In this week's U.S. Drought Monitor, over 47% of South Dakota is now considered to be in moderate drought and just over 3% is in severe drought, according to Laura Edwards, SDSU Extension climate field specialist.
Nearly the entire state's, almost 96% of the total area, is in some state of drought or dry condition.
The U.S. Drought Monitor is online at http://droughtmonitor.unl.edu, and updated each Thursday.
Two notable exceptions to the drought are the Watertown area and far northern Corson county, which have experienced close to average rainfall this season, she says.
The impacts of the drought are becoming visible. Corn and soybean growth has begun to slow down. Reports of leaf curling and other water stress in row crops have come in from many areas of eastern South Dakota. Stock dams and other water resources for livestock are lower than normal for this time of year. Grass and alfalfa cutting for hay has yielded less than normal amounts this year as well, at least in part due to drought.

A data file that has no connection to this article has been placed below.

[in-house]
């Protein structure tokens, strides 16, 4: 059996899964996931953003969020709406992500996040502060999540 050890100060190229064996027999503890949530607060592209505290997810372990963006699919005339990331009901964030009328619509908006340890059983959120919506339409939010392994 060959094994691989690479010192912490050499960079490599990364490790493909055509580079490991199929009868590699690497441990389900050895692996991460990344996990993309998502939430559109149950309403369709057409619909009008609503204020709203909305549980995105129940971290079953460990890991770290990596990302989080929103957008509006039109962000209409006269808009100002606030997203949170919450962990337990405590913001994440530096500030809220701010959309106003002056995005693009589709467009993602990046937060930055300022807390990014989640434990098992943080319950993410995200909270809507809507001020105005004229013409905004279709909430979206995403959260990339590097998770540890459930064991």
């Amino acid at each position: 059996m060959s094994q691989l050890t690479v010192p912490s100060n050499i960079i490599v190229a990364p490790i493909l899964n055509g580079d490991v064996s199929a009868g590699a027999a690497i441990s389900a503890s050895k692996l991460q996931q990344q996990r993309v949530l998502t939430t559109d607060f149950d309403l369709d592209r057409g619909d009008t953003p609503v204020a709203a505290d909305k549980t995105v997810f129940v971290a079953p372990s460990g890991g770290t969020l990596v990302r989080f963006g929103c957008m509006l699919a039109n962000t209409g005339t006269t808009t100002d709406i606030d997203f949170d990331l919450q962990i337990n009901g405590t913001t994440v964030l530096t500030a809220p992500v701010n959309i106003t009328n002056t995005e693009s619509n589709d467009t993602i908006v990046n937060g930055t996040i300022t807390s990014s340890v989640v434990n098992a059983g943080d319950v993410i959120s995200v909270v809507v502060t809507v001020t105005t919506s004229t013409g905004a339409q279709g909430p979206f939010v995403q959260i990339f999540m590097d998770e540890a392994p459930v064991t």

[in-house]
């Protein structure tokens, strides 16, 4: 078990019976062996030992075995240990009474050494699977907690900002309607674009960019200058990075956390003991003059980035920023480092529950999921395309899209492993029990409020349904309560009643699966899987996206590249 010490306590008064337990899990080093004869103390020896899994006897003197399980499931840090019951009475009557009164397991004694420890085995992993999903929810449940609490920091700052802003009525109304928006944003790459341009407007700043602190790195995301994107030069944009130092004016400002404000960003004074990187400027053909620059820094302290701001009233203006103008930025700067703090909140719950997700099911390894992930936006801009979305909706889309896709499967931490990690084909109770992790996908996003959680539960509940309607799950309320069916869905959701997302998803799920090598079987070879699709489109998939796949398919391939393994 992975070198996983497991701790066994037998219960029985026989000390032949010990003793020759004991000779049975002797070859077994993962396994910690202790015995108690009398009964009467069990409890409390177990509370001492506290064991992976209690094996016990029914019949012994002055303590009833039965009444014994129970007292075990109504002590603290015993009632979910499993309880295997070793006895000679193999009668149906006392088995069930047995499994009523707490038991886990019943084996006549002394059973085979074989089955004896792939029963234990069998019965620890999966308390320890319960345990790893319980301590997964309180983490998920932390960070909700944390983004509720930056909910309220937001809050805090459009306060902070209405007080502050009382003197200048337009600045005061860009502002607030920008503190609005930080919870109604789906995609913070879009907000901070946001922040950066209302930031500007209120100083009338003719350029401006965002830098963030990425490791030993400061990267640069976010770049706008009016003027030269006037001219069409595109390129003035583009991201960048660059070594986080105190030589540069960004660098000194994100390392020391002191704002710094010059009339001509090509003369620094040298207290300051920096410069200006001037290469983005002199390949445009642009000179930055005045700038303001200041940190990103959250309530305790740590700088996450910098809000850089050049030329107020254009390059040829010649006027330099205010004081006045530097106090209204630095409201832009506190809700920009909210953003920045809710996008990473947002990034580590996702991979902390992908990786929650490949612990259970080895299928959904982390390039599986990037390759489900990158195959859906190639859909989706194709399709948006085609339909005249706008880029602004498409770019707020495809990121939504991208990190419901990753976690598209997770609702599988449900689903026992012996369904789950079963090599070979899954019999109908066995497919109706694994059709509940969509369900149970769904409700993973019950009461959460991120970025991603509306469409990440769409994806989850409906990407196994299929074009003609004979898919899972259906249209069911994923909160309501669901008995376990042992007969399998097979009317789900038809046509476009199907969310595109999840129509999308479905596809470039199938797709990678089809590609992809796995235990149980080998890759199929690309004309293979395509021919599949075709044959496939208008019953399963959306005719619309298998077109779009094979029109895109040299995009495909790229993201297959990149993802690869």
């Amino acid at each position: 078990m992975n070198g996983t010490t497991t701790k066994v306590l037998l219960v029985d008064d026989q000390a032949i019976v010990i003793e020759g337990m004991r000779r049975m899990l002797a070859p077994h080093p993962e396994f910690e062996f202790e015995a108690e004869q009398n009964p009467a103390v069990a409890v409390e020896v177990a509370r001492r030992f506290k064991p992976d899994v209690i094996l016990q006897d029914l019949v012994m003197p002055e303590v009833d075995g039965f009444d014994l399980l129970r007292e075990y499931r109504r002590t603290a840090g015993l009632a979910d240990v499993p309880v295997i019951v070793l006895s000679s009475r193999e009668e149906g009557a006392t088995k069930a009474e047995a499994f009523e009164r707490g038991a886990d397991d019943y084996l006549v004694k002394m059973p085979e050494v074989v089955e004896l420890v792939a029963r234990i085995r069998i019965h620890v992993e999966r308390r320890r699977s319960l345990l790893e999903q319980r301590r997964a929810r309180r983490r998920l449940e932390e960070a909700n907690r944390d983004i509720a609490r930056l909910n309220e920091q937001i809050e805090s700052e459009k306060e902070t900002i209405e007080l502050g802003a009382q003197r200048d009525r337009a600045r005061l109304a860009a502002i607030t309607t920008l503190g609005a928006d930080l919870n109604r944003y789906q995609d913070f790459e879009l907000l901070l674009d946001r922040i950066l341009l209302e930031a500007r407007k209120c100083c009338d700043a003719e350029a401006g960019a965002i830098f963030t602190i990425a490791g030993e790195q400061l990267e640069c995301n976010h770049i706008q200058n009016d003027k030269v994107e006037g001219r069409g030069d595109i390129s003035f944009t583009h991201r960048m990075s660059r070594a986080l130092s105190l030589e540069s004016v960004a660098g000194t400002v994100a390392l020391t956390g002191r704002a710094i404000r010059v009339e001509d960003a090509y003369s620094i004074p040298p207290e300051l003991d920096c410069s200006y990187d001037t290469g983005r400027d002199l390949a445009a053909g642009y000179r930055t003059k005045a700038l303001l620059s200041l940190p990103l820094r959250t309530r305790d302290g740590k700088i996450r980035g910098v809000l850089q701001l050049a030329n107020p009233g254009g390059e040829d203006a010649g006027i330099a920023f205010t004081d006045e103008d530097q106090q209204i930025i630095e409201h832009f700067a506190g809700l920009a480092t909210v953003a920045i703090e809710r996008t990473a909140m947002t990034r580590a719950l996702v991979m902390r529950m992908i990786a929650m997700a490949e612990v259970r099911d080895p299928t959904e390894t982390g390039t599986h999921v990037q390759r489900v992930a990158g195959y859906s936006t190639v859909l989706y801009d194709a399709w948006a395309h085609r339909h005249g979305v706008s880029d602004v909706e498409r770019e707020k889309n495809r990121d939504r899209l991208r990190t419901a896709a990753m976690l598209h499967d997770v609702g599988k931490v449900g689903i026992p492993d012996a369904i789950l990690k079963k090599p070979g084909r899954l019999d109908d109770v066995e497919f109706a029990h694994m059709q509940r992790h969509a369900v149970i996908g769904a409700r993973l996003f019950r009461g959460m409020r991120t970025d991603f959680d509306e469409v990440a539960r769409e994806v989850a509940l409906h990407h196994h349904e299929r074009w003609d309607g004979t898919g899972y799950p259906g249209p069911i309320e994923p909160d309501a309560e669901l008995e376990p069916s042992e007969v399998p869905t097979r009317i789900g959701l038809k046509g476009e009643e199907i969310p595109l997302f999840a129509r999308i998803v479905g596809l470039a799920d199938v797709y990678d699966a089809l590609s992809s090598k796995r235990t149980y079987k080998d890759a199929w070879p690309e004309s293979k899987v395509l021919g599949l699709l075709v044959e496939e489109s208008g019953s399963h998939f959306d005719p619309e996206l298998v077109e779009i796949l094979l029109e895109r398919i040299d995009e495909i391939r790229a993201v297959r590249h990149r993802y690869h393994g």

Wildland fire activity in western South Dakota has also been above normal for this time of year. Grasses and other fuels have experienced significant growth over the last couple of years, with the last several months providing optimum conditions for curing those fuels and creating extreme fire danger in many areas.
Vermilion and Canton had their driest June on record. Menno, Sioux Falls and Yankton recorded their second driest June on record. None of these cities had more than an inch of rain in June. Climate reporting locations in the northwest, northeast, and southeast were the driest. Aberdeen, Belle Fourche and several other locations reported more than 2.25 inches below average rain for the month.
Several locations tied or set new June all-time high daily temperature records, including Martin, Edgemont, Rapid City, Lead and Hill City.
Nearly every climate reporting site reported above average temperature for the month, as much as eight degrees above average in the western part of the state. Most locations were two to six degrees above average for the month.
You can report drought impacts in your area. Visit http://droughtreporter.unl.edu for more information.